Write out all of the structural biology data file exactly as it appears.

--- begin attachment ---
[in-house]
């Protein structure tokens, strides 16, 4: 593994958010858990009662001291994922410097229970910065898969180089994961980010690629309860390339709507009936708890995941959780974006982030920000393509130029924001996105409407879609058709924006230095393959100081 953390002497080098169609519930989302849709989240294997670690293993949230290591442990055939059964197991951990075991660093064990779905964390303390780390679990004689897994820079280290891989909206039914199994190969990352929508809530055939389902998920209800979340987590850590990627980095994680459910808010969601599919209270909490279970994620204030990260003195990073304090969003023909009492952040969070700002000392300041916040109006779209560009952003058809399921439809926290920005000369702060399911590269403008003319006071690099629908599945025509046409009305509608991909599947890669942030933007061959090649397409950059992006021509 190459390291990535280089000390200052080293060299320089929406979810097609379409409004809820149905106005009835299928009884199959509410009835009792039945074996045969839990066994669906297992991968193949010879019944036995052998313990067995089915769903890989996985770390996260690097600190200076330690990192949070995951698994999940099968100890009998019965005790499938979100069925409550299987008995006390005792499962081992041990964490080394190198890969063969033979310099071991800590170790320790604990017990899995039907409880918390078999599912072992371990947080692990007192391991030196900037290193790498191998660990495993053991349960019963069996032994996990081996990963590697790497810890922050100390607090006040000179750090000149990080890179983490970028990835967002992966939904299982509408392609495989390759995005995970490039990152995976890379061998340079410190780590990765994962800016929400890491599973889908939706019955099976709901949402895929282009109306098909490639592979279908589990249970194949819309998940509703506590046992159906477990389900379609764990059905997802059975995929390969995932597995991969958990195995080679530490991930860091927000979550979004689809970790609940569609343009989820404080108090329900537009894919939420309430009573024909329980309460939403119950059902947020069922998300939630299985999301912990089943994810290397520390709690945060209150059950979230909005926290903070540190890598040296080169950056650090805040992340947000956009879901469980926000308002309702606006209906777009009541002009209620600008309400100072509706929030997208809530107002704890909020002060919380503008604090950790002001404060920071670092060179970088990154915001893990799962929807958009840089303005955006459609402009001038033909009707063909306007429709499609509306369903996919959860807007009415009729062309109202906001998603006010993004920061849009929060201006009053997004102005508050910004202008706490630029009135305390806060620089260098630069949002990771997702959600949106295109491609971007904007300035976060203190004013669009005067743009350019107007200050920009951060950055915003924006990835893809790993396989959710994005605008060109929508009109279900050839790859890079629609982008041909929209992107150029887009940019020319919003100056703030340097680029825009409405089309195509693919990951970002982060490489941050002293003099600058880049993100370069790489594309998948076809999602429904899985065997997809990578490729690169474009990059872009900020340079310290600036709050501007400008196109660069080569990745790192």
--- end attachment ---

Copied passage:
[in-house]
């Protein structure tokens, strides 16, 4: 593994958010858990009662001291994922410097229970910065898969180089994961980010690629309860390339709507009936708890995941959780974006982030920000393509130029924001996105409407879609058709924006230095393959100081 953390002497080098169609519930989302849709989240294997670690293993949230290591442990055939059964197991951990075991660093064990779905964390303390780390679990004689897994820079280290891989909206039914199994190969990352929508809530055939389902998920209800979340987590850590990627980095994680459910808010969601599919209270909490279970994620204030990260003195990073304090969003023909009492952040969070700002000392300041916040109006779209560009952003058809399921439809926290920005000369702060399911590269403008003319006071690099629908599945025509046409009305509608991909599947890669942030933007061959090649397409950059992006021509 190459390291990535280089000390200052080293060299320089929406979810097609379409409004809820149905106005009835299928009884199959509410009835009792039945074996045969839990066994669906297992991968193949010879019944036995052998313990067995089915769903890989996985770390996260690097600190200076330690990192949070995951698994999940099968100890009998019965005790499938979100069925409550299987008995006390005792499962081992041990964490080394190198890969063969033979310099071991800590170790320790604990017990899995039907409880918390078999599912072992371990947080692990007192391991030196900037290193790498191998660990495993053991349960019963069996032994996990081996990963590697790497810890922050100390607090006040000179750090000149990080890179983490970028990835967002992966939904299982509408392609495989390759995005995970490039990152995976890379061998340079410190780590990765994962800016929400890491599973889908939706019955099976709901949402895929282009109306098909490639592979279908589990249970194949819309998940509703506590046992159906477990389900379609764990059905997802059975995929390969995932597995991969958990195995080679530490991930860091927000979550979004689809970790609940569609343009989820404080108090329900537009894919939420309430009573024909329980309460939403119950059902947020069922998300939630299985999301912990089943994810290397520390709690945060209150059950979230909005926290903070540190890598040296080169950056650090805040992340947000956009879901469980926000308002309702606006209906777009009541002009209620600008309400100072509706929030997208809530107002704890909020002060919380503008604090950790002001404060920071670092060179970088990154915001893990799962929807958009840089303005955006459609402009001038033909009707063909306007429709499609509306369903996919959860807007009415009729062309109202906001998603006010993004920061849009929060201006009053997004102005508050910004202008706490630029009135305390806060620089260098630069949002990771997702959600949106295109491609971007904007300035976060203190004013669009005067743009350019107007200050920009951060950055915003924006990835893809790993396989959710994005605008060109929508009109279900050839790859890079629609982008041909929209992107150029887009940019020319919003100056703030340097680029825009409405089309195509693919990951970002982060490489941050002293003099600058880049993100370069790489594309998948076809999602429904899985065997997809990578490729690169474009990059872009900020340079310290600036709050501007400008196109660069080569990745790192």